If economic sanctions must be the primary tool to deter Russia, experts say, NATO’s efforts to reassure alliance members in the east are also a key aspect in countering Russia.
“I think there are things NATO can and will do to deter Russia,” Lesser said. “This is opening up a whole set of conversations that go from crisis management to grand strategy. None of this will be settled anytime soon.”
NATO’s Article 5 security pact all but rules out a Russian incursion into the former Warsaw Pact members and Baltic republics. Russian military intervention in those countries would be tantamount to launching a large-scale war. However, other non-NATO states such as Georgia, which fought a brief war with Russia in 2008, and Moldova could be viewed as fair game by Putin if he sought to reassert himself in areas that once fell under the Soviet Union.
Those ambitions could only grow if the West failed to take concrete measures such as harsh economic sanctions, analysts say. In addition, the U.S. should bolster military aid to countries at risk of Russian intimidation, according to the global security firm STRATFOR.
“A failure to engage at this point would cause countries around Russia’s periphery, from Estonia to Azerbaijan, to conclude that with the United States withdrawn and Europe fragmented, they must reach an accommodation with Russia,” wrote George Friedman, chairman of STRATFOR, in a Tuesday analysis. “This will expand Russian power and open the door to Russian influence spreading on the European Peninsula itself.”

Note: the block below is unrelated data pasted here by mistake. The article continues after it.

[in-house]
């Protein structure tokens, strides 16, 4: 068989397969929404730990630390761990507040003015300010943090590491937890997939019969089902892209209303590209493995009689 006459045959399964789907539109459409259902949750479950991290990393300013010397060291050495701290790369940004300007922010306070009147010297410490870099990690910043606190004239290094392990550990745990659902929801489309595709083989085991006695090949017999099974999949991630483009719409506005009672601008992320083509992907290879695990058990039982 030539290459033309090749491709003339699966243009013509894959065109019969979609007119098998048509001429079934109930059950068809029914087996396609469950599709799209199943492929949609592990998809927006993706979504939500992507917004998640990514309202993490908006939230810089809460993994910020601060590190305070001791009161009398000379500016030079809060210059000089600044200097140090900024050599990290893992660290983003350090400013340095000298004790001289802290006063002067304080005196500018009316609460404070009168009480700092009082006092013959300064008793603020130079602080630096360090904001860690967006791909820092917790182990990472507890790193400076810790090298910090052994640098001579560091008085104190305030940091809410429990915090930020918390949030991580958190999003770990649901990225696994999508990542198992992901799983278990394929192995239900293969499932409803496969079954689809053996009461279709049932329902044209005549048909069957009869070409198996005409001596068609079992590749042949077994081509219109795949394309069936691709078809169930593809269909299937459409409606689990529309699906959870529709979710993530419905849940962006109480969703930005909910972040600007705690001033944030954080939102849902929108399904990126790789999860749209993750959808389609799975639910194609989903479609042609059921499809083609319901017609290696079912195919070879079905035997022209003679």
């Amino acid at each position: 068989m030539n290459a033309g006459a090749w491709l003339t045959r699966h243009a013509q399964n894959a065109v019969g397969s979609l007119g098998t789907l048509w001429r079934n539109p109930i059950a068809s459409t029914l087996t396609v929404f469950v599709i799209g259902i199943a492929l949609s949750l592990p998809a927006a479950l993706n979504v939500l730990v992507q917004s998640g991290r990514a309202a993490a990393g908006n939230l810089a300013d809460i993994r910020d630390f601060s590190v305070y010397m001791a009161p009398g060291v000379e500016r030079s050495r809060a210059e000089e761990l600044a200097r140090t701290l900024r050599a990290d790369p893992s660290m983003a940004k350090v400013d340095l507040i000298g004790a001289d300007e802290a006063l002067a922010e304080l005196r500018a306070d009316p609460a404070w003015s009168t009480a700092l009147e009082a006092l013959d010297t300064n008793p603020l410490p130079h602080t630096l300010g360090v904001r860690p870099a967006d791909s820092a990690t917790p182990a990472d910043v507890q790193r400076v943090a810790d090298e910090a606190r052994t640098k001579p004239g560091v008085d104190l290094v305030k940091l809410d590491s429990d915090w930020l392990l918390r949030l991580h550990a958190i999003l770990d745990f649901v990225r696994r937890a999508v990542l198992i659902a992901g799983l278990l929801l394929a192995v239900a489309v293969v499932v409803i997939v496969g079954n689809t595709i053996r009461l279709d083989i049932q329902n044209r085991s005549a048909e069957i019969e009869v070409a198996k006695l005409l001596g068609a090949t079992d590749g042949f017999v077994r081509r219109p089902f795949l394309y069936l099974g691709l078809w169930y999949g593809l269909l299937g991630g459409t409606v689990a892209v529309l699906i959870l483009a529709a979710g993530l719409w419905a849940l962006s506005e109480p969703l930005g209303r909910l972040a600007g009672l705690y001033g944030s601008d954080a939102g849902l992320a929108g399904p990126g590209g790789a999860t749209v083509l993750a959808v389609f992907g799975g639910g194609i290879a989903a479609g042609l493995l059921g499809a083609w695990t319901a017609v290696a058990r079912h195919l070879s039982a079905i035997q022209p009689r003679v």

Attack helicopters, communications systems and anti-missile technology should be sent to countries to counter a growing Russian threat, Friedman said.
“The United States has an interest in acting early because early action is cheaper than acting in the last extremity,” he said.
Lough says that Russia’s commodity-based economy would be vulnerable to sustained economic pressure from the West, but that Europe must be willing to pay the short-term costs of such action. So far, there are few signs Europe has the appetite for such a confrontation.
“We’re still in the early stages of this crisis,” Lough said. “What’s at stake is the independence of a country (Ukraine) that is pivotal to European security. It’s a mistake to think we can ignore what the Russians are doing.”